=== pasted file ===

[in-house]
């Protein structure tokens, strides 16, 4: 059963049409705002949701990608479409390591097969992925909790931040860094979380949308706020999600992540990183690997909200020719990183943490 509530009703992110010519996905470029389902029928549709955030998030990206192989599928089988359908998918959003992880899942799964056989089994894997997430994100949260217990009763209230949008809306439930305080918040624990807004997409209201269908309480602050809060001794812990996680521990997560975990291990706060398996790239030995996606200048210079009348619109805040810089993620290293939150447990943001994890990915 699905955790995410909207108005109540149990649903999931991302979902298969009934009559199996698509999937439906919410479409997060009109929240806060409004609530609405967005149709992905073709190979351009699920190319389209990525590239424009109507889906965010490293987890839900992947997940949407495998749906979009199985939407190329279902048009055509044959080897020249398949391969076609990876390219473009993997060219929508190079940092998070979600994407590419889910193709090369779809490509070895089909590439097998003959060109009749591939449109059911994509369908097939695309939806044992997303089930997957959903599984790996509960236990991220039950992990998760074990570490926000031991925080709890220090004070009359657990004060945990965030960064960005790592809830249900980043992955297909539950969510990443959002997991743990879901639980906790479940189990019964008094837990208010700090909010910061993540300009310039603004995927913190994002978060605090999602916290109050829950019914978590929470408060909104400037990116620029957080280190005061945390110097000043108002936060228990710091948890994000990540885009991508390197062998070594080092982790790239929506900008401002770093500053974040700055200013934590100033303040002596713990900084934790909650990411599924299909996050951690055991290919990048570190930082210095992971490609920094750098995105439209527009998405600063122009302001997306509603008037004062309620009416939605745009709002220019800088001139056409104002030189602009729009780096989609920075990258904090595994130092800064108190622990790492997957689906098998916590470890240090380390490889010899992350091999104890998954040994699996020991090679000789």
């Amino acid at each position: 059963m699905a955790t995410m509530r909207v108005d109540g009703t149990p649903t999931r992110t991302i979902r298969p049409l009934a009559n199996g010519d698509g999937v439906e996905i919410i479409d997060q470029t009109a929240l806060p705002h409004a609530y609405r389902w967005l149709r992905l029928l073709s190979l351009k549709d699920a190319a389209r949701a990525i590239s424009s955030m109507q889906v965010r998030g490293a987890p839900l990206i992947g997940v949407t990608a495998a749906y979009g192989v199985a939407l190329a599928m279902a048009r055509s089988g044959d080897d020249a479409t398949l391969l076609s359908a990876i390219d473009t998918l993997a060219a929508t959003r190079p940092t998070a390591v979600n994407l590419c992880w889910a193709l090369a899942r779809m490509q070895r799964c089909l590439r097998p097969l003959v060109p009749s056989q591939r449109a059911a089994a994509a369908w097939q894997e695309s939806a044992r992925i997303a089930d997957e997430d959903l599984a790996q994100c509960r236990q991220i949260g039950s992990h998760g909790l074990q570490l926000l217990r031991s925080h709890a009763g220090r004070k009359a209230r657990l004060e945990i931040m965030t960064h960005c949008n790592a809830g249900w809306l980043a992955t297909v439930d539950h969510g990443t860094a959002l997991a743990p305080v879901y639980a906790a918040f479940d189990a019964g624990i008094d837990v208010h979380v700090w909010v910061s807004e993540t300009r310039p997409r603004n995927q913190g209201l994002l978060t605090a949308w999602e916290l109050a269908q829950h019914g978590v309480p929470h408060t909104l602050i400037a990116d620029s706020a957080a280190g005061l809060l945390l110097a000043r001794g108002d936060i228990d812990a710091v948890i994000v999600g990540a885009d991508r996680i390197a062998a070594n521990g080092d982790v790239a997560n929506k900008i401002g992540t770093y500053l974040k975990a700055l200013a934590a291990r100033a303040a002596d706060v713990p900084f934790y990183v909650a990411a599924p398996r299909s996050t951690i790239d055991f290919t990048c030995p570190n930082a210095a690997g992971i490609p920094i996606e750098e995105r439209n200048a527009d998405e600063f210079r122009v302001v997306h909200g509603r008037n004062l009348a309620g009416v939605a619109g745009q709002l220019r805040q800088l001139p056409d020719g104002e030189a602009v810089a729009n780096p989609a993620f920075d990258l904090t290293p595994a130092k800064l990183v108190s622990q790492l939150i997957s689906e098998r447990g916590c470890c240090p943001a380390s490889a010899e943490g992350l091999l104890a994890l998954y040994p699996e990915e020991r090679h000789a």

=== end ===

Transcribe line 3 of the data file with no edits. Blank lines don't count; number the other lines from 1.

């Amino acid at each position: 059963m699905a955790t995410m509530r909207v108005d109540g009703t149990p649903t999931r992110t991302i979902r298969p049409l009934a009559n199996g010519d698509g999937v439906e996905i919410i479409d997060q470029t009109a929240l806060p705002h409004a609530y609405r389902w967005l149709r992905l029928l073709s190979l351009k549709d699920a190319a389209r949701a990525i590239s424009s955030m109507q889906v965010r998030g490293a987890p839900l990206i992947g997940v949407t990608a495998a749906y979009g192989v199985a939407l190329a599928m279902a048009r055509s089988g044959d080897d020249a479409t398949l391969l076609s359908a990876i390219d473009t998918l993997a060219a929508t959003r190079p940092t998070a390591v979600n994407l590419c992880w889910a193709l090369a899942r779809m490509q070895r799964c089909l590439r097998p097969l003959v060109p009749s056989q591939r449109a059911a089994a994509a369908w097939q894997e695309s939806a044992r992925i997303a089930d997957e997430d959903l599984a790996q994100c509960r236990q991220i949260g039950s992990h998760g909790l074990q570490l926000l217990r031991s925080h709890a009763g220090r004070k009359a209230r657990l004060e945990i931040m965030t960064h960005c949008n790592a809830g249900w809306l980043a992955t297909v439930d539950h969510g990443t860094a959002l997991a743990p305080v879901y639980a906790a918040f479940d189990a019964g624990i008094d837990v208010h979380v700090w909010v910061s807004e993540t300009r310039p997409r603004n995927q913190g209201l994002l978060t605090a949308w999602e916290l109050a269908q829950h019914g978590v309480p929470h408060t909104l602050i400037a990116d620029s706020a957080a280190g005061l809060l945390l110097a000043r001794g108002d936060i228990d812990a710091v948890i994000v999600g990540a885009d991508r996680i390197a062998a070594n521990g080092d982790v790239a997560n929506k900008i401002g992540t770093y500053l974040k975990a700055l200013a934590a291990r100033a303040a002596d706060v713990p900084f934790y990183v909650a990411a599924p398996r299909s996050t951690i790239d055991f290919t990048c030995p570190n930082a210095a690997g992971i490609p920094i996606e750098e995105r439209n200048a527009d998405e600063f210079r122009v302001v997306h909200g509603r008037n004062l009348a309620g009416v939605a619109g745009q709002l220019r805040q800088l001139p056409d020719g104002e030189a602009v810089a729009n780096p989609a993620f920075d990258l904090t290293p595994a130092k800064l990183v108190s622990q790492l939150i997957s689906e098998r447990g916590c470890c240090p943001a380390s490889a010899e943490g992350l091999l104890a994890l998954y040994p699996e990915e020991r090679h000789a």